We’re now arrived at the point in a season where pressure and the resulting probabilities can shift markedly from one day to the next, depending on the schedule and the order in which teams play. On Monday morning, these two sides were preparing for a match they dare not lose. A few hours later, it had been upgraded to a must-win, season-defining clash.
Victories for Gillingham, Millwall, Bradford and Barnsley leave both now walking a tightrope. Separated only by goal difference in 12th and 13th, defeat for either will almost certainly guarantee another season in League One. And you can instantly discount the draw as a value proposition at 12/5, a paltry point apiece leaves them both needing snookers.
With only seven games remaining after this, it’s not just the eight or nine-point gap to sixth-placed Bradford that would present a problem, but the fact that six other competing teams must be usurped in the process. Indeed, one of that chasing pack, Barnsley, are currently ranked as the best team in the division on my 16-match ratings with a staggering 67 per cent shot ratio.
So ultimately, this game arguably boils down to a comparative psychological assessment. On whom does the pressure weigh heaviest, and how well-equipped is either side to deal with what’s at stake? In response to both questions, I’m inclined to side with the hosts at 2/1, a view reinforced by their respective shot data.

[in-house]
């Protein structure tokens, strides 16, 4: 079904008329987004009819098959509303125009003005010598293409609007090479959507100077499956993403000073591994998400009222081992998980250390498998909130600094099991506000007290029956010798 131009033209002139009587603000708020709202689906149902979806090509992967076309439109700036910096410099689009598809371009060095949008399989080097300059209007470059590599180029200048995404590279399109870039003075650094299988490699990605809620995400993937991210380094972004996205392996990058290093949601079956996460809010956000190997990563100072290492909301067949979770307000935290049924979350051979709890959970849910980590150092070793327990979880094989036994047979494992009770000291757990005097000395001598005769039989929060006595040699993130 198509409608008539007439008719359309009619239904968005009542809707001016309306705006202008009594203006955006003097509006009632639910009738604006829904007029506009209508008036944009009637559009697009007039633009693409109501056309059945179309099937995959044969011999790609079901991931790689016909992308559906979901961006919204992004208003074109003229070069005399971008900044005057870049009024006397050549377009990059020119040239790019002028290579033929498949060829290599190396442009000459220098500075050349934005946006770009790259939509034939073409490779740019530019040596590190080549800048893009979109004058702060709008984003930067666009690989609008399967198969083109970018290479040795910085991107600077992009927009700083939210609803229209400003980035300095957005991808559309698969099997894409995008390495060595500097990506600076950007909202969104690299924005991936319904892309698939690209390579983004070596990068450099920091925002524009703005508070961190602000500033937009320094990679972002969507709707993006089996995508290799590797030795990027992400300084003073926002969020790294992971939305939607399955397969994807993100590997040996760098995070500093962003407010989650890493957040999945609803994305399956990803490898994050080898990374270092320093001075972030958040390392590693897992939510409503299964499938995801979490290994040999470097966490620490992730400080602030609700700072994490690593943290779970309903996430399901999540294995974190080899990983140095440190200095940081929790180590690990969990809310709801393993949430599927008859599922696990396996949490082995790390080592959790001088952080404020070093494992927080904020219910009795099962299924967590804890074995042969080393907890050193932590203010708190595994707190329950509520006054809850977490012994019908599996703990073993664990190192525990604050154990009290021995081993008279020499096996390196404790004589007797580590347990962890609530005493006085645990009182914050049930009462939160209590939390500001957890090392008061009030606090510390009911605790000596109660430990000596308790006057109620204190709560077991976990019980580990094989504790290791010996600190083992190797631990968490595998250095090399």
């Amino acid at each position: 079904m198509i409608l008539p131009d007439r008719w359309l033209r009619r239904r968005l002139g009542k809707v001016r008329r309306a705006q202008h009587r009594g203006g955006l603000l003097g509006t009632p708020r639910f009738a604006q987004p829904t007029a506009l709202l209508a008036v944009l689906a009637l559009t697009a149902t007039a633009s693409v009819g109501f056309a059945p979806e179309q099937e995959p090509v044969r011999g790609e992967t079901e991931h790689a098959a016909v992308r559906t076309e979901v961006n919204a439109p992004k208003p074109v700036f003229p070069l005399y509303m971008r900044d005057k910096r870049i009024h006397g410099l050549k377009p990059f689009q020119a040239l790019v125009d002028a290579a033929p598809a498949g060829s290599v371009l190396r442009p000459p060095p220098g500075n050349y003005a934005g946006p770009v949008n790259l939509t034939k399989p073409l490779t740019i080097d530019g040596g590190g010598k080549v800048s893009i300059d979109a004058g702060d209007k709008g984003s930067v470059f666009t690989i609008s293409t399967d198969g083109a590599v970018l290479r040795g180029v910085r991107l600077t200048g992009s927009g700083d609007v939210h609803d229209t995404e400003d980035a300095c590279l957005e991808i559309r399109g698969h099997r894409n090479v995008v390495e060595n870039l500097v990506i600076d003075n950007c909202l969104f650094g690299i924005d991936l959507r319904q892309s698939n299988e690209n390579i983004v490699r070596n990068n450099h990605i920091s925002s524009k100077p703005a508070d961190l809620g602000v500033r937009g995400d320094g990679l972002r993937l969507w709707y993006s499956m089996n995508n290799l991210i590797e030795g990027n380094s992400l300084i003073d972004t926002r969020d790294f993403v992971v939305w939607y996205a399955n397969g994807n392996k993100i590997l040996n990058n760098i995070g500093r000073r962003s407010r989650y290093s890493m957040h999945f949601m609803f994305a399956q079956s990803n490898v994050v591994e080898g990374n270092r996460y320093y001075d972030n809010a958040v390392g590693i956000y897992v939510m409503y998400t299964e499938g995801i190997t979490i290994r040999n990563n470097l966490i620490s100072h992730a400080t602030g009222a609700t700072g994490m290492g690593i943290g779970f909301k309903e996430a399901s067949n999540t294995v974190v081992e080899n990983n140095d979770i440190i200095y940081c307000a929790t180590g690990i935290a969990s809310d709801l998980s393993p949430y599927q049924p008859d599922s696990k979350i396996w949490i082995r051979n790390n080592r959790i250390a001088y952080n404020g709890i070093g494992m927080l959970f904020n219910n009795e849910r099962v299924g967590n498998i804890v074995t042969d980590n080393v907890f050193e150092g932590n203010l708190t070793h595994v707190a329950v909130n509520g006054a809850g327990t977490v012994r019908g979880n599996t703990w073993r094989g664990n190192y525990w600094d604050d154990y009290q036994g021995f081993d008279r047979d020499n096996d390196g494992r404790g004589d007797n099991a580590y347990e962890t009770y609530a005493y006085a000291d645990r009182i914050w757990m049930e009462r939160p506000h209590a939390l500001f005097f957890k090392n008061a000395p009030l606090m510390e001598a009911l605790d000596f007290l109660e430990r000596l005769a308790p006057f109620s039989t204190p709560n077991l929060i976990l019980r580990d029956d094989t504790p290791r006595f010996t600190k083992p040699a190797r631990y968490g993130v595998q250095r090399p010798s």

In terms of pressure, Sheffield United are clearly the team falling way below expectations. The Blades have been stuck at this level for five years now, reaching the play-offs in three of the previous four campaigns, and they were 5/1 favourites for the title last August. Given Nigel Adkins’ track record at this level, their season has been a barely-acknowledged disaster.
In trying to change perceptions at Bramall Lane, Adkins is fighting a losing battle. His managerial approach is almost entirely constructed in the realms of positive thinking, uniting people in pursuit of a common goal and convincing them that something special is about to happen. But in Yorkshire, that happy-clappy stuff doesn’t wash. Results have to come first.
In Southend’s case, a mid-table finish isn’t bad going for a team promoted last season, and any pressure they might have felt coming into this game was eased by Phil Brown publicly dismissing their prospects of a top-six finish in the aftermath of Friday’s 4-1 defeat at Rochdale. However, driven by memory of their Wembley heroics last year, the players won’t be throwing in the towel just yet, and Brown knows it.
My 24-match ratings make Southend favourites by 0.16 goals - a 6/4 shot in fixed odds terms - which by standard conversion means they should be no bigger than 9/2 to land the -1 handicap. Given the make-or-break nature of this game, it’s quite conceivable that the team who gets their nose in front first goes on to win comfortably.
Click here for more information about Mike Holden’s shot-based ratings system